She made a few other interesting observations which I think are worthy of mention here. She made me see the character of Bella Swan in the notorious …errr I meant famous Twilight series. Like Orenstein, reading the book ‘makes me grind my teeth until my jaw pops’, yet she made me see the heroine in a new light. What a contrast Bella Swan is from the other heroines that main stream media churns out with perfect skin, perfect teeth and perfect body for the teenage girls to emulate and fret over. Bella Swan is a regular, run of the mill girl. She isn’t particularly pretty, nor is she the sharpest tool in the shed. She is not the most exciting girl in school yet the most enigmatic, handsome boy falls head over heels in love with her. Orenstein says ‘Twilight lets a girl feel heat without needing to look hot’. I may not turn up my nose in disgust at the mention of Bella Swan from now on since she may have given girls what they needed – find their love on their own terms.

The other issue that the author raises, which I found interesting, is the separation of cultures which results in an us-versus-them mentality between males and females. According to experts, typically girls, around age two, move away from playing with boys who are too rough and rowdy. Shortly after that, the boys follow suit, avoiding the girls as much as they can. By the end of the first year of preschool, children mostly play with other children of their same-sex. This segregation continues till middle school when children start finding the opposite sex interesting but for different reasons altogether. Studies show that same-sex play in childhood MAY lead to less relating to the other sex and can cause hostile attitudes, lack of empathy and lack of understanding, leading to increased rate of divorces and domestic violence.

I was never interested in dolls or make up, although I love the color pink, mainly because I look good in it. I was considered ‘one of the guys’ growing up and I am still ‘one of the guys’ among my friends. But I love to see a woman made up immaculately and looking gorgeous. I just lament the fact that I lack the skill to put on makeup tastefully. My daughter has followed my footsteps when it comes to make up and pretty dresses. She buys comfortable shirts, sometimes from the boy’s section in the department stores, she likes prints and designs that are labeled by society as ‘boy’ prints. And she stays far, far away from anything pink/flowery and paisley. Oh, and no glitter either, please. Orenstein writes, in her zeal of steering her daughter away from pink and princess, she created a little girl who looked disdainfully at her peers who actually liked to play with princess dolls. It is difficult for a child to decipher her mother’s dislike for the idea behind the princess stories rather than the color pink as such. Her daughter had interpreted her aversion to the princess culture differently and misdirected her disdain to the ‘girlie girls’. Sahana’s dislike for pink and floral motif made me curious about how she felt about her friends who were into pink and make up. I asked her if she looks down upon girls who make choices which will be labeled girlie by many. She said “I don’t scorn make up and girlie designs on my friends if they put it on and if it makes them feel good about themselves. I don’t feel the need to put make up on my face. I do, however, draw a line, when the desire to put make up becomes an obsession and girls constantly whip out mirrors to check their mascaras. To me, that’s annoying.”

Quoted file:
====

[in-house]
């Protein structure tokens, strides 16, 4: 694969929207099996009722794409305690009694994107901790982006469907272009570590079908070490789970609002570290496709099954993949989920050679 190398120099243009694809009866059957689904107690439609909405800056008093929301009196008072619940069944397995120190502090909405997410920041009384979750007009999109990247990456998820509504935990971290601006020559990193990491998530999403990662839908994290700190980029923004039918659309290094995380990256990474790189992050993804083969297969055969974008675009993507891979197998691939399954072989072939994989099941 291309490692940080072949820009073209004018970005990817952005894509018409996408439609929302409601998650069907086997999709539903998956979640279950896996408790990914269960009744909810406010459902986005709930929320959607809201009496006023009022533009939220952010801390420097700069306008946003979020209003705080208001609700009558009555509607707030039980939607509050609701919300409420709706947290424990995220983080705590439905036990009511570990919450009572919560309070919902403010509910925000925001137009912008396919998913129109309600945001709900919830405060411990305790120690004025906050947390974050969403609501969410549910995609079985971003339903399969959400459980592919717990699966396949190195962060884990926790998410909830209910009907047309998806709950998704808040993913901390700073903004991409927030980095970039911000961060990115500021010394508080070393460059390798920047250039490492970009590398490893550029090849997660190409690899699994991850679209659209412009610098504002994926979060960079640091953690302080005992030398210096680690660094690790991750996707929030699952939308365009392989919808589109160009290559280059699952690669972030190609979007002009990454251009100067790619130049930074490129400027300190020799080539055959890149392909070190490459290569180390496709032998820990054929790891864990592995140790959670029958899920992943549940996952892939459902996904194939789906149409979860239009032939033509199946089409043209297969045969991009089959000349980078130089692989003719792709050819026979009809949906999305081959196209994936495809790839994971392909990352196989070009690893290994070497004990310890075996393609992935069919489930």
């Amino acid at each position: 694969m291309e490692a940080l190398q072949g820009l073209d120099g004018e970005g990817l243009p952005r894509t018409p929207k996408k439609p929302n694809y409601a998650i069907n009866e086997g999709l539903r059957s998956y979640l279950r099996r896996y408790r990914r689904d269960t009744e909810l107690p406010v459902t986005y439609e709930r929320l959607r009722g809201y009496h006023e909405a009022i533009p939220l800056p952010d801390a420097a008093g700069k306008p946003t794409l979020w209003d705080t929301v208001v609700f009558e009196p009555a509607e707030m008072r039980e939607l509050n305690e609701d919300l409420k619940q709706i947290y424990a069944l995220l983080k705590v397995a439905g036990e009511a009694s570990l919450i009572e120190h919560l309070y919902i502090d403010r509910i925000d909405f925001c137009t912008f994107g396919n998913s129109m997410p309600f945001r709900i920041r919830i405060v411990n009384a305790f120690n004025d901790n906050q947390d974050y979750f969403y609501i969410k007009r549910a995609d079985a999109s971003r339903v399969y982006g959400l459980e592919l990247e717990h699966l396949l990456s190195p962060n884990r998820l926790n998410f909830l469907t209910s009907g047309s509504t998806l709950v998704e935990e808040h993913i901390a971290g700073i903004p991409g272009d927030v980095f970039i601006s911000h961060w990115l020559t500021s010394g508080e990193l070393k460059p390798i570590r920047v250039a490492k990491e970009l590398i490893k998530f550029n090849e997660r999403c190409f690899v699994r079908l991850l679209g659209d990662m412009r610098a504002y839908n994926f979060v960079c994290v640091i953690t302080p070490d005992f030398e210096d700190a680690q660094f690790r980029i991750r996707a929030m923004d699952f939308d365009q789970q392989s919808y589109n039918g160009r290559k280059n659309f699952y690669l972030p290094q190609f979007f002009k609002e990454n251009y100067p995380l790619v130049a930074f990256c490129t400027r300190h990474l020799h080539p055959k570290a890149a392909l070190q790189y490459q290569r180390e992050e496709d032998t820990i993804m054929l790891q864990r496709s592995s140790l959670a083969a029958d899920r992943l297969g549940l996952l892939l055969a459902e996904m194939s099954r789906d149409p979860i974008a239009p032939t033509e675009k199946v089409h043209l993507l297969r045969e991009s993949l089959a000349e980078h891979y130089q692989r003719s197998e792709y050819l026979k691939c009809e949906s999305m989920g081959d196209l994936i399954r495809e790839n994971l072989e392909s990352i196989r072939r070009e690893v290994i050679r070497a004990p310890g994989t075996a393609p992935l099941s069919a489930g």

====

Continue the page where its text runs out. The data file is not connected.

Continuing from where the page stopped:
The book was interesting, well researched, well written. Did I agree with all she said? No, I didn’t. But I was happy to read her perspective that she presented so well. Certain aspects of the book were relevant to my life and my children, which I mentioned earlier. I do, however, agree to everything she says in the last paragraph of the book about preparing our daughters to thrive in this world:

‘…staying close but not crowding them, standing firm in one’s values while remaining flexible. The path to womanhood is strewn with enchantment, but it is also rife with thickets and thorns and a Big Bad Culture that threatens to consume them even as they consume it. The good news is, the choices we make for our toddlers can influence how they navigate it as teens. I am not saying we can, or will, do everything “right”, only that there -is power – magic – in awareness. If we start with that, with wanting girls to see themselves from the inside out rather than outside in, we will go a long way toward helping them find their true happily-ever-afters.’

Not an easy task, teaching our girls to see themselves from inside out, given the media frenzy environment they are growing up in. But we have to try – what other choice do we have?